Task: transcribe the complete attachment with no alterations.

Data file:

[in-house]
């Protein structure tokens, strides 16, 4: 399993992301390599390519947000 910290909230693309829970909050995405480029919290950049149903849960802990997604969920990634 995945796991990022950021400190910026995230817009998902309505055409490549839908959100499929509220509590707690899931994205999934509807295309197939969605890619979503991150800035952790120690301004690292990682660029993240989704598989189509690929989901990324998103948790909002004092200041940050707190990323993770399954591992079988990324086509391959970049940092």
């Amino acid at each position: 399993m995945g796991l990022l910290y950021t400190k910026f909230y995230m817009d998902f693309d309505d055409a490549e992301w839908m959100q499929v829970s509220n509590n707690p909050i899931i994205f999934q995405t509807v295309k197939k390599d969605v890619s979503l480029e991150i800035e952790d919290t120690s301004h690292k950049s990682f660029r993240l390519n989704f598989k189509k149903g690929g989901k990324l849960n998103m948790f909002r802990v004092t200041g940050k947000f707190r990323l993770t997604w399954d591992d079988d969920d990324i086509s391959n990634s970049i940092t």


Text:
[in-house]
């Protein structure tokens, strides 16, 4: 399993992301390599390519947000 910290909230693309829970909050995405480029919290950049149903849960802990997604969920990634 995945796991990022950021400190910026995230817009998902309505055409490549839908959100499929509220509590707690899931994205999934509807295309197939969605890619979503991150800035952790120690301004690292990682660029993240989704598989189509690929989901990324998103948790909002004092200041940050707190990323993770399954591992079988990324086509391959970049940092």
């Amino acid at each position: 399993m995945g796991l990022l910290y950021t400190k910026f909230y995230m817009d998902f693309d309505d055409a490549e992301w839908m959100q499929v829970s509220n509590n707690p909050i899931i994205f999934q995405t509807v295309k197939k390599d969605v890619s979503l480029e991150i800035e952790d919290t120690s301004h690292k950049s990682f660029r993240l390519n989704f598989k189509k149903g690929g989901k990324l849960n998103m948790f909002r802990v004092t200041g940050k947000f707190r990323l993770t997604w399954d591992d079988d969920d990324i086509s391959n990634s970049i940092t």